Why a teacher's strong accent is no barrier to learning

For teachers with strong regional accents, moving abroad can make this vocal trait even more notable - and lead to many interesting moments along the way

Stephen McCann

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Having spent pretty much my whole life on Merseyside up until a little over three years ago, it’s fair to assume I have a Scouse accent. Or at least one form of it.

The accent can differ depending on which part of Liverpool you may come from, which side of the Mersey river you live or even how old you are. I’ve always felt my accent was relatively mild.

That is until I gained my first international teaching post in Texas, US.

Sounded out

The realisation came in the first week. A colleague and I went shopping for mobile phones.

I don’t remember what my question to the sales assistant was, but I do remember the confused look on their face. I also vividly remember my colleague then preceding to translate for me – and he hailed from the North East!

That confused look on the face of the sales assistant became quickly familiar. A common question I still receive from strangers is "Where you from?" followed by a guess of either Scotland, Ireland or, occasionally, even Australia.

The importance of voice

As a teacher, particularly a PE teacher, the voice is arguably one of our greatest tools. Being able to guide students in a clear and concise manner to facilitate learning is a necessity after all.

This has meant getting to know some commonly used words that differ is a good start. For example; football boots/soccer cleats, bibs/pinnies, friendly game/scrimmage, football/soccer. Although the last one I just can’t bring myself to say!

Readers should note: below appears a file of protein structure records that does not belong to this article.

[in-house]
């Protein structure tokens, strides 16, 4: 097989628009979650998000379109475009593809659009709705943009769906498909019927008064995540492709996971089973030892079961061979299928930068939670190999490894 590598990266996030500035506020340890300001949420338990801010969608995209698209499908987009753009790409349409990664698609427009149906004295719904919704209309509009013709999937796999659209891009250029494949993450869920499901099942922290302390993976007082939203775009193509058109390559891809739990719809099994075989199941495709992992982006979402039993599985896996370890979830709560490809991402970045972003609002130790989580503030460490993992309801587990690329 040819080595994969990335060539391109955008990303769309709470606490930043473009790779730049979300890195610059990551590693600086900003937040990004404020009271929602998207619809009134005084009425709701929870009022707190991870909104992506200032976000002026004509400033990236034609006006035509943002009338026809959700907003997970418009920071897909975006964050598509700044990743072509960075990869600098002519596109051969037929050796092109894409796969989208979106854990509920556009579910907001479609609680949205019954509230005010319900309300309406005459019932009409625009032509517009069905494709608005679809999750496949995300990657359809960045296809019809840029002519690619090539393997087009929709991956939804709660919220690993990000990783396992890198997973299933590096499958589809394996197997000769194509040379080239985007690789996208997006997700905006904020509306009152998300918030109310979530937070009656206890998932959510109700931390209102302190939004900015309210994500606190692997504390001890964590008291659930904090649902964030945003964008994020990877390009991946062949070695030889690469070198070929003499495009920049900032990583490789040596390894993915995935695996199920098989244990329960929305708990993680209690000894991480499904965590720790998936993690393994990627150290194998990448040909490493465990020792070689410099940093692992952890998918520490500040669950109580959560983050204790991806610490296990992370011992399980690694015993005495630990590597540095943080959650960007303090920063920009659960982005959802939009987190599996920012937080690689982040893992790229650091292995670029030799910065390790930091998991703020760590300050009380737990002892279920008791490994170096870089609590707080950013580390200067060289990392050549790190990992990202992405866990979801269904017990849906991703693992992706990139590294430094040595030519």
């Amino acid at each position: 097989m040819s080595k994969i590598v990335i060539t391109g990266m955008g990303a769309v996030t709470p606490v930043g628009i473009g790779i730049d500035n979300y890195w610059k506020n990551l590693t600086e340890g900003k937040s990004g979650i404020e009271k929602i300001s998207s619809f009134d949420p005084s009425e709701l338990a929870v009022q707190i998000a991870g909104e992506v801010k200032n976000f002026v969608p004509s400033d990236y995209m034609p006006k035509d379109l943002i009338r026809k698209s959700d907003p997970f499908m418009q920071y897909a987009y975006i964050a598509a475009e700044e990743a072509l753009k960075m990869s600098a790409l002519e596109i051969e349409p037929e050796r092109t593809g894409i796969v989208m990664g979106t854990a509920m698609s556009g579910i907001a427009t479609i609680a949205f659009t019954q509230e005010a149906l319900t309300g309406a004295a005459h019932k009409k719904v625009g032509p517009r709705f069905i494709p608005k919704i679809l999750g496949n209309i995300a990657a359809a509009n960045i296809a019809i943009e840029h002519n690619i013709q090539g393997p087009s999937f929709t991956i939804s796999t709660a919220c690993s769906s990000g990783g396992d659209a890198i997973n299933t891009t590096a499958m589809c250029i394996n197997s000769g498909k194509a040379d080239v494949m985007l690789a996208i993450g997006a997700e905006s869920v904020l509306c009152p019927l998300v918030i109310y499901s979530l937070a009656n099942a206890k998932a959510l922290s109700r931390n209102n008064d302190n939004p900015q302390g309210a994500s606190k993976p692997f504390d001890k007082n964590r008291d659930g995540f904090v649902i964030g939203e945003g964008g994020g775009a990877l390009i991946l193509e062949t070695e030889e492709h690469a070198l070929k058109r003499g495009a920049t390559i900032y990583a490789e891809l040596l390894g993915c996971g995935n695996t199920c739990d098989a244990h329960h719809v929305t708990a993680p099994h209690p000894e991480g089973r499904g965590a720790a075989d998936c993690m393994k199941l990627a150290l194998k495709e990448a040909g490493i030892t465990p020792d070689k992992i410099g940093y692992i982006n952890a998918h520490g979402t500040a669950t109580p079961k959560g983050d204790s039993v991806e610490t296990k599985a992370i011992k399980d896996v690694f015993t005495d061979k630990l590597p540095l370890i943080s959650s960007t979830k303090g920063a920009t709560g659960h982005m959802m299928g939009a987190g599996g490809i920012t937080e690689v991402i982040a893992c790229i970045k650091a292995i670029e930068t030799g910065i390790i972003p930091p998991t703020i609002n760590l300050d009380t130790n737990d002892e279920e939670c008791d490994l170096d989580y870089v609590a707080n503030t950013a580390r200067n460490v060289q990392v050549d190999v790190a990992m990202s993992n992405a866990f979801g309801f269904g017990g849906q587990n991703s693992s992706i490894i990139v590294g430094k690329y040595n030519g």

Also, speaking a little slower helps.

Embrace the challenge 

Of course all this can lead to some humourous attempts among the pupils in trying to mimic my accents – so I often indulge them with phrases to try and copy such "Or-ight mate", "sound lad", "nice one" and so on. It at least amuses me to hear the attempts.

But through this comes a great opportunity to build relationships and also recognising that such scenarios are reciprocal.

At our school, a significant percentage of our student population is Spanish speaking. So, I often ask students for equivalent phrases to learn. Sport in many ways is a universal language.

Indeed, one of the huge positives of an international school can be the diversity and embracing that.

The best accent?

In a department of Northerners, Southerners, Scots and staff from various parts of the US, a question to newbies has often been who has the strongest accent, or who is the most difficult to understand.

Much to my dismay, the answer is often me! Even while writing this, I’ve asked students the same question. One answer: "Your Scottish accent is the strongest." The shock when I explain I’m not Scottish was amusing.

I do feel I’ve neutralized my accent a little, or have developed what some may call a ‘phone voice’ in order to be understood.  

An international language

Ultimately though, having a strong accent has not been a barrier. It has not limited my ability to ensure successful learning occurs.

Rather it is an excellent opportunity to embrace differences, so share culture and develop effective relationships.

And of course I have also no doubt picked up a couple of Texan words and phrases along the way and maybe some words and phrases common amongst the diverse school community but the accent will never leave me…although it has already left my two young sons!

They now have what is recognized here as an ‘international’ accent.

Stephen McCann is head of physical education at The British International School of Houston

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